“Interesting article there. I’m new to photography and I’m purchasing my first travel bag this week so I’ll be sure to remember this when I’m packing my goods away!”

Wayne,

I discuss a wide variety of bags on Flying With Fish, http://www.flyingwithfish.com.  From the compact Mountainsmith Tour waist pack to the large Gura Gear Kiboko bag, and many other bags in between.

Hopefully you can find something for your needs on the site. If not, drop me an e-mail at .(JavaScript must be enabled to view this email address)

Happy Shooting!

-Fish

4:33 am - Wednesday, May 13, 2009

#10 Steven Frischling

“there is a big mistake - no PLASTIC BAGS!!! Your electronic cameras, optics, don’t like a DUST!!!”

Art,

I do often keep one or two 1-Gallon zip-lock bags in my bag for my gear, usually to deal with rain.  Having photographed assignments in locations such as Iraq, Kuwait, Bahrain and other fairly dusty locations I simply keep my lenses attached while shooting. I take care not to swap lenses in exposed areas.

When I pack I place a body cap on the body and switch the camera off. The cameras CCD or CMOS sensor is only ‘charged’ and a ‘dust magnet’ when the camera is on (except when in sensor cleaning mode).  For the one loose body cap I have, I place a strip of Gaffers Tape on it to keep it in place in the bag.

Happy Shooting!

-Fish

4:39 am - Wednesday, May 13, 2009

#11 Steven Frischling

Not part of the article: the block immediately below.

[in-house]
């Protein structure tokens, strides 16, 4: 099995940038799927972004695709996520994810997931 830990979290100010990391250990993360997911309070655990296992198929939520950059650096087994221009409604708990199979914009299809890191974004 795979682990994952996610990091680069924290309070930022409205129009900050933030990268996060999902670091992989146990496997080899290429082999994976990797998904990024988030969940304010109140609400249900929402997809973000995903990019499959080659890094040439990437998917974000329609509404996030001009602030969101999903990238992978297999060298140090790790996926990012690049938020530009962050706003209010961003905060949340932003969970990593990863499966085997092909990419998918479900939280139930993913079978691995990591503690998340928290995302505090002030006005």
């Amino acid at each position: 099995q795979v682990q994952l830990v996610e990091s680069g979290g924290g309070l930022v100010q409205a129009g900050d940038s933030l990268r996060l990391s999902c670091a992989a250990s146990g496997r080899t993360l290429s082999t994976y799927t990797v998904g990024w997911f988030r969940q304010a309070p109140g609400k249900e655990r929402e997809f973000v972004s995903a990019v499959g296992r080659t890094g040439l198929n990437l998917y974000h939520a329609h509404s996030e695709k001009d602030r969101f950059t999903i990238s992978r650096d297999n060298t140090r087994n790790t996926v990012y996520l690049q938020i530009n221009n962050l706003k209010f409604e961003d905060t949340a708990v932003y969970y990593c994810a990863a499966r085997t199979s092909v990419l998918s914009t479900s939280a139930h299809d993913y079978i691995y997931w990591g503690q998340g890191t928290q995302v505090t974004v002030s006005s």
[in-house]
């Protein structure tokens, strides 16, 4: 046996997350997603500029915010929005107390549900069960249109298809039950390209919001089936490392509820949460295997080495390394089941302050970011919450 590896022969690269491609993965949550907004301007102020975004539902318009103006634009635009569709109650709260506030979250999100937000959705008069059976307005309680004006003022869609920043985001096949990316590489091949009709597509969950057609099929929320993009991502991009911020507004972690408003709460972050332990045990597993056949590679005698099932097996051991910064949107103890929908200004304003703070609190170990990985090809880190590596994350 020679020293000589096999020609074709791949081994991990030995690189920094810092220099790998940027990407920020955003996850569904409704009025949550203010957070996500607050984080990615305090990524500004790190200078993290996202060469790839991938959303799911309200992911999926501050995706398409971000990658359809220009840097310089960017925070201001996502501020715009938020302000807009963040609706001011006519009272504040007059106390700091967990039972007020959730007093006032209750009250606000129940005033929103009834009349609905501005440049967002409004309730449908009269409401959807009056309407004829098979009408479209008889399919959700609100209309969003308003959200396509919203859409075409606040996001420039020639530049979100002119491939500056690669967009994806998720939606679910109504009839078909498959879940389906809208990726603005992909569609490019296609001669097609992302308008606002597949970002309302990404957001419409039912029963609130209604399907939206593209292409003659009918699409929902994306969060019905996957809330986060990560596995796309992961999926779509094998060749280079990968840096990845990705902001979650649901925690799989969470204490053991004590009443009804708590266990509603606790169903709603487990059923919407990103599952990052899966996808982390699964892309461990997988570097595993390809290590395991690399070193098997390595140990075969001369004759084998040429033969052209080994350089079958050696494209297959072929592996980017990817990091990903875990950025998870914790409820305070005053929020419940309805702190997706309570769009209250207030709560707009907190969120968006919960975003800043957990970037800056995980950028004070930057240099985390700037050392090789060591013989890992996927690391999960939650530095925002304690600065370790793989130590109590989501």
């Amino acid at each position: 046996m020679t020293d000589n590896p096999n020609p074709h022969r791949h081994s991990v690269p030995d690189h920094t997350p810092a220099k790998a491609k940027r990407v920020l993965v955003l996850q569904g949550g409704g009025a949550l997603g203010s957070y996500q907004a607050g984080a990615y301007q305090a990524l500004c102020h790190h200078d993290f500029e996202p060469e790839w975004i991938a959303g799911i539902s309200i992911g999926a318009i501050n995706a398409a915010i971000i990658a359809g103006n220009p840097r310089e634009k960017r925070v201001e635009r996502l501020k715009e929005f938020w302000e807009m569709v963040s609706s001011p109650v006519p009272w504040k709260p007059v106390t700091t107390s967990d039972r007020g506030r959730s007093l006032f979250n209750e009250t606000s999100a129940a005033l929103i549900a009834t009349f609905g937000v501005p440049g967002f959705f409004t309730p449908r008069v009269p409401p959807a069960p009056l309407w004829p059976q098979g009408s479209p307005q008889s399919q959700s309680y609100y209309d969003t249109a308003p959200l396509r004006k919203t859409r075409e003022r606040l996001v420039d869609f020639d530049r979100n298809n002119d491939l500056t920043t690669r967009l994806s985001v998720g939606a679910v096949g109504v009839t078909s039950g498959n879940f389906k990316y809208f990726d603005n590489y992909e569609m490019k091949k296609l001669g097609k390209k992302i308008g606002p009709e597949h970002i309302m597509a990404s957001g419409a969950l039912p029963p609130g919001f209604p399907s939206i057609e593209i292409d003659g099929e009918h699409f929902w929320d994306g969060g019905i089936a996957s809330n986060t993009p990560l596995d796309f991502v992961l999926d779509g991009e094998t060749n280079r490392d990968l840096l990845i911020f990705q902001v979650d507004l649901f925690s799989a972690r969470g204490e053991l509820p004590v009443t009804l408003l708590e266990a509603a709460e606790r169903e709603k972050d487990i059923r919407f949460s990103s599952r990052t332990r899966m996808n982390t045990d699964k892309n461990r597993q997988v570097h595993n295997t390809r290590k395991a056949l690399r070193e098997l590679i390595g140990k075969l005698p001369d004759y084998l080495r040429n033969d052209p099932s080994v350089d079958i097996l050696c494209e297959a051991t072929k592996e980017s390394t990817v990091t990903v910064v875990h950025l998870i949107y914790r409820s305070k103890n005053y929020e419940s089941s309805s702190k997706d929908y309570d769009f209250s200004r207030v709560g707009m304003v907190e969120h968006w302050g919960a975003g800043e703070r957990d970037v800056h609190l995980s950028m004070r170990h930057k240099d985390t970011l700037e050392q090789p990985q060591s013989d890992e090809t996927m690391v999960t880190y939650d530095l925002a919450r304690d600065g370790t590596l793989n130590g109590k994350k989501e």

“Now, what’s that mesh between bodies C and A? Protection for the LCD of body-C, perchance?”

Shubroto,

The mesh in my bag is a ‘compartment cover’ supplied with the dividers by Mountainsmith. The bag is a now discontinued Mountainsmith Correspondent (http://MtnsmthCrrspndnt.notlong.com) and the mesh allows you to create a small compartment for batteries, CF cards, cords, etc and keep them from moving around.

I keep the mesh folded around the dividers when not in use to prevent me from easily losing it.

My LCD’s have no protection. When they get cracked I buy a new LCD cover from Canon and replace them myself in about 10 minutes with a pocket knife.

Happy Shooting!

-Fish

4:45 am - Wednesday, May 13, 2009

#12 Mei Teng

I wish to say thank you for this wonderful piece of how to pack correctly. I am one of those guilty of packing my lens attached to the camera body. I see your point. Thanks again :)

7:22 am - Wednesday, May 13, 2009

#13 Shubroto

Many thanks for that clarification, Fish, about the mesh. What a capital idea!
Cheers!
Shubroto

8:49 am - Wednesday, May 13, 2009

#14 David

I’m guessing you are a member of Mountainsmith’s Pro Purchase program…

Small and inexpensive drybags or lens wraps can be utilized for protecting individual components from moisture and bumps while not adding any substantial bulk or weight.

9:32 pm - Wednesday, May 13, 2009